The author also cites a McKinsey & Co. report predicting that, going forward, high-value manufacturing is increasingly likely to stay in the United States because global supply chains are becoming more vulnerable to disruption, because too many quality problems are emerging at offshored and other foreign factories, because by definition driving labor costs down in these sophisticated industries is less important all the time, and because international transportation is getting more expensive.

Encouraging? Sure. Reflected in the data yet? Not even close. For example, here’s a – partial – list of manufacturing parts and components industries that have seen double-digit import growth so far this year (through July): motor vehicle engines and engine parts; motor vehicle steering and suspension equipment; motor vehicle seating and interior trim; motor vehicle brakes; vehicular lighting equipment; aircraft parts and equipment; printed circuit assemblies; non-automotive miscellaneous engine equipment; speed changer, high speed drives, and gears; air and gas compressors; heavy-gauge springs; and electronic capacitors and parts .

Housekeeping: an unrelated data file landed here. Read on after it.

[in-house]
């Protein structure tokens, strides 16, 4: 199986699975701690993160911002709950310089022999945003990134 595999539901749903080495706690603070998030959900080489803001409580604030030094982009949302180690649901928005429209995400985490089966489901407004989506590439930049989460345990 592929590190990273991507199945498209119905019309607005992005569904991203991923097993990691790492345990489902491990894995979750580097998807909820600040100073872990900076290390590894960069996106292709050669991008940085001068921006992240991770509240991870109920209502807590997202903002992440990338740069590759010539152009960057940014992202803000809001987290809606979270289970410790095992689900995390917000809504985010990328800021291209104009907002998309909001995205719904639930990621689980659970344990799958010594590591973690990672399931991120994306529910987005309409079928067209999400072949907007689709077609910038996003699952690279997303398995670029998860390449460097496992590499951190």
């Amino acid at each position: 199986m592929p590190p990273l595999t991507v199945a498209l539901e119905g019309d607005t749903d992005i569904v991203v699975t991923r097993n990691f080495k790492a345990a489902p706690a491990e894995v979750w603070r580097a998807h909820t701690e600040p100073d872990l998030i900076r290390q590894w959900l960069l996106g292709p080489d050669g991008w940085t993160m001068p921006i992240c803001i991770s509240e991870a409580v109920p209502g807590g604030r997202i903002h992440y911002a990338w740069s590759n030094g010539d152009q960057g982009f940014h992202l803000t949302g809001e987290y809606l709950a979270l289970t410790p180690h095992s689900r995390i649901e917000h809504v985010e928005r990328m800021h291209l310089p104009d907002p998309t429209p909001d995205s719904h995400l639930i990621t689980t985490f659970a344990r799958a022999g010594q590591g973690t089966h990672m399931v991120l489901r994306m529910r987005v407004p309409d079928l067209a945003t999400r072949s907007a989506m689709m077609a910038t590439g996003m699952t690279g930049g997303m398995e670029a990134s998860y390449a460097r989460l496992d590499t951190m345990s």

Right behind them, with high single-digit annual growth so far this year, are miscellaneous auto parts; motor vehicle electric equipment; plastics materials and resins; relays and industrial controls; ball and roller bearings; motors and generators; power boiler and heat exchangers; and many others.

The clear conclusion: Despite McKinsey’s forecasts, domestic manufacturers are displaying no reluctance whatever to use worldwide supply chains and massive amounts of imported inputs rather than procure these products domestically.

The second major positive development Fallows anticipates is a mini-(but presumably significant) rebound in manufacturing jobs that pay a middle class wage. Again, he cites McKinsey:

“[M]anufacturing and service-sector roles increasingly overlap. Big industrial firms hire lots of designers, software engineers, accountants, and other service professionals. Architecture firms and design companies need their own 3 D printers (and people to maintain them) and advanced-materials workshops. Across the board, McKinsey concludes, we should expect to see more of the kind of jobs that could help offset the winner-take-all pressures that have distorted America’s income distribution.” Among the sectors where such jobs will be in high demand: automotive.